How to keep your hens on concrete

When looking to keep your hens on concrete, there are a few different things we’d recommend doing. 

The first being to keep the concrete clean, we find using a course brush to sweep up all the contents of the run works most effectively. Even though this can sometimes be time consuming, once you get into the routine you should able to go through the process fairly efficiently.

Using water during this process can work for you or against you depending on the situation, if the ground is already soaking wet then adding more water will only create more of a mess, however, if the droppings aren’t easy to scape of with the broom adding some water should loosen them up enough for you to clean the concert. As disgusting as this sounds, we can’t stress how essential it is to keep things clean.

Sweeping the concrete clean is what we found to work best, depending on your coop and run you’ll have to use this basic principle and adapt your cleaning for the best results.

If your coop is similar to ours, then dumping all the rubbish in the surrounding ground should allow it to decompose and actually benefit the ground. Believe it or not, chicken droppings are an excellent fertilizer, perfect for if you have plants growing around the coop. Another way to put the waste to good use is by having a compost heap.

Finally, hens will end up replacing the mess you clean fairly quickly so bare that in mind when you commit to having a concert floor. It can work however after trying different options we wouldn’t go back, if you are able to avoid it then it’s defiantly worth it.

Some great alternatives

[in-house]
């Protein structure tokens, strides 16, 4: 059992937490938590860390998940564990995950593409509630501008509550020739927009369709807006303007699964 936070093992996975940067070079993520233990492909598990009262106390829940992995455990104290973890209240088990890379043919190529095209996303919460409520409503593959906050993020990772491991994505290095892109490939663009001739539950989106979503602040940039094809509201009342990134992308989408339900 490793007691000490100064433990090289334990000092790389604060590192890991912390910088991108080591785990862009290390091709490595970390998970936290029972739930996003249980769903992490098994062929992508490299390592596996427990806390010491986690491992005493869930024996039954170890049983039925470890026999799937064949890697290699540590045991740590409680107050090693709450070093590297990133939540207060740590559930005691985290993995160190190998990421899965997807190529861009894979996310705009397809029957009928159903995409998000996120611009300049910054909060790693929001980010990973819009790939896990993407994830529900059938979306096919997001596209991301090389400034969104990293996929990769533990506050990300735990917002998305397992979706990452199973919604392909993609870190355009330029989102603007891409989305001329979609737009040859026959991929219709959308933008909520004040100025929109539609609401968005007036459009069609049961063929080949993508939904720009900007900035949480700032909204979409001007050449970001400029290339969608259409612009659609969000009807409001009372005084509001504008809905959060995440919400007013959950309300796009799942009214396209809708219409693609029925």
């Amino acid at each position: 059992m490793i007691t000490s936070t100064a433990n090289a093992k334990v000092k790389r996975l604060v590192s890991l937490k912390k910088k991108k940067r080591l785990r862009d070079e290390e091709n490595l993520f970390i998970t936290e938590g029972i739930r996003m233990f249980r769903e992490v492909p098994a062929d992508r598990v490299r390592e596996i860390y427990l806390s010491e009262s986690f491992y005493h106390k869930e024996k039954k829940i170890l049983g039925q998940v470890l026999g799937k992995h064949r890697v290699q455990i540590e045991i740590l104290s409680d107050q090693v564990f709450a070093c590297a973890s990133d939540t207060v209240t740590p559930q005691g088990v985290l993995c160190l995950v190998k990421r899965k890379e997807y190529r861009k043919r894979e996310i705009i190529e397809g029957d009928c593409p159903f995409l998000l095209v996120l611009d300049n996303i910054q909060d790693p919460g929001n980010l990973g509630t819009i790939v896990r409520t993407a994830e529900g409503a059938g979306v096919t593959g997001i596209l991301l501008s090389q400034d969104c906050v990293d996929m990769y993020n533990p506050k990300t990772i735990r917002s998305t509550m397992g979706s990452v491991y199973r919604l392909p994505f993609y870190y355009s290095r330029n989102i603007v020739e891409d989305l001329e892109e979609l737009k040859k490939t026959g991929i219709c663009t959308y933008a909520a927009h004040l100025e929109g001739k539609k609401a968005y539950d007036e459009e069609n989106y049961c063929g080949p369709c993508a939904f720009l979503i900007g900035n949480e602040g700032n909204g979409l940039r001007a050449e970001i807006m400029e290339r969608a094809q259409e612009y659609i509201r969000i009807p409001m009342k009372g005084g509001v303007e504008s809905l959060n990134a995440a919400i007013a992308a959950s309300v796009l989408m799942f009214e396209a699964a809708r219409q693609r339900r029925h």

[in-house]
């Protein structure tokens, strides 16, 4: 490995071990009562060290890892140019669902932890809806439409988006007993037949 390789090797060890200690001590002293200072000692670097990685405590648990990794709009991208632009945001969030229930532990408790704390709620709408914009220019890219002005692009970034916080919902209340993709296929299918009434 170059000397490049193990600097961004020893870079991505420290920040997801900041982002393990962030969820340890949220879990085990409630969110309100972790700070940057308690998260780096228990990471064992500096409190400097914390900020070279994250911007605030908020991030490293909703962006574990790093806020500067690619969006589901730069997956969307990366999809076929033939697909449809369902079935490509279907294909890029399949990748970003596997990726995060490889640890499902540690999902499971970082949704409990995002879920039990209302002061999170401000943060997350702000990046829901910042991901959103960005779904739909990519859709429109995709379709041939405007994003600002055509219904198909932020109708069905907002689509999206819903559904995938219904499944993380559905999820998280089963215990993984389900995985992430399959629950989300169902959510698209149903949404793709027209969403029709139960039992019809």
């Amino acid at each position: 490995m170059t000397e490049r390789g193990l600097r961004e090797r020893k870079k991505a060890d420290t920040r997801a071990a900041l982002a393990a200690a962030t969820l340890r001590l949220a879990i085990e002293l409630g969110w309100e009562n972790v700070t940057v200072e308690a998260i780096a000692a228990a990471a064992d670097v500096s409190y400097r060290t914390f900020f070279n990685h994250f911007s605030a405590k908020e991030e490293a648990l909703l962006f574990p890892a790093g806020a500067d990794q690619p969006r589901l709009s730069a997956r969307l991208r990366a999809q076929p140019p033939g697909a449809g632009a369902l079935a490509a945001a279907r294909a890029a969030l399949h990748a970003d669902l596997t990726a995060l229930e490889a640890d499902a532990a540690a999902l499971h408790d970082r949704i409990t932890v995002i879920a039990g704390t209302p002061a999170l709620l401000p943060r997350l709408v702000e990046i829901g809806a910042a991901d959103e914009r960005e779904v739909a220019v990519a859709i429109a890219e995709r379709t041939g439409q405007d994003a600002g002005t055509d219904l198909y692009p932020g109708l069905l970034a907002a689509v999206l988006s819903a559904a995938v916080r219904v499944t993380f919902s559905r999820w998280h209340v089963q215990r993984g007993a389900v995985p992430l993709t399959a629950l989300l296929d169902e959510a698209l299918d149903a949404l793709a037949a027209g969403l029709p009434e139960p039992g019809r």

In our opinion wood chipping is the best material to use as a run floor, it absorbs the wet, helps with draining, and minimises bad smells. Finding an alternative substance that does all this may be difficult. We found that this material is perfect for the job, only replacing it once a year means its a cost effective way of keeping your hens in the perfect environment. Not to mention the wood chipping floor keeps your hens entertained, they can peck around in the wood searching for insects and other treats, this can help when it comes to minimising bullying within the flock and keeping the hens happy.

We recommend about 6-8 inches of woodchopping which is quite thick, however, using this much does mean your drainage is excellent and the sometimes nasty smell then hens can work up is kept to a minimum. In our opinion it the best of the best, definably worth trying if you’re having an issue with cleaning and smell. 


All in all, having a concrete flooring should be avoided if possible, it’ll increase your work as well as be difficult to clean, it’s a far safer option to stick with mud, however, we found using woodchopping’s the best of the lot. If it’s your first time keeping hens or you’ve been keeping them for years we’d defiantly recommend giving woodchopping’s a try.

So there you have it, a quick insight into whether you can keep chickens on concrete, if you found this article useful then feel free to check out some of our other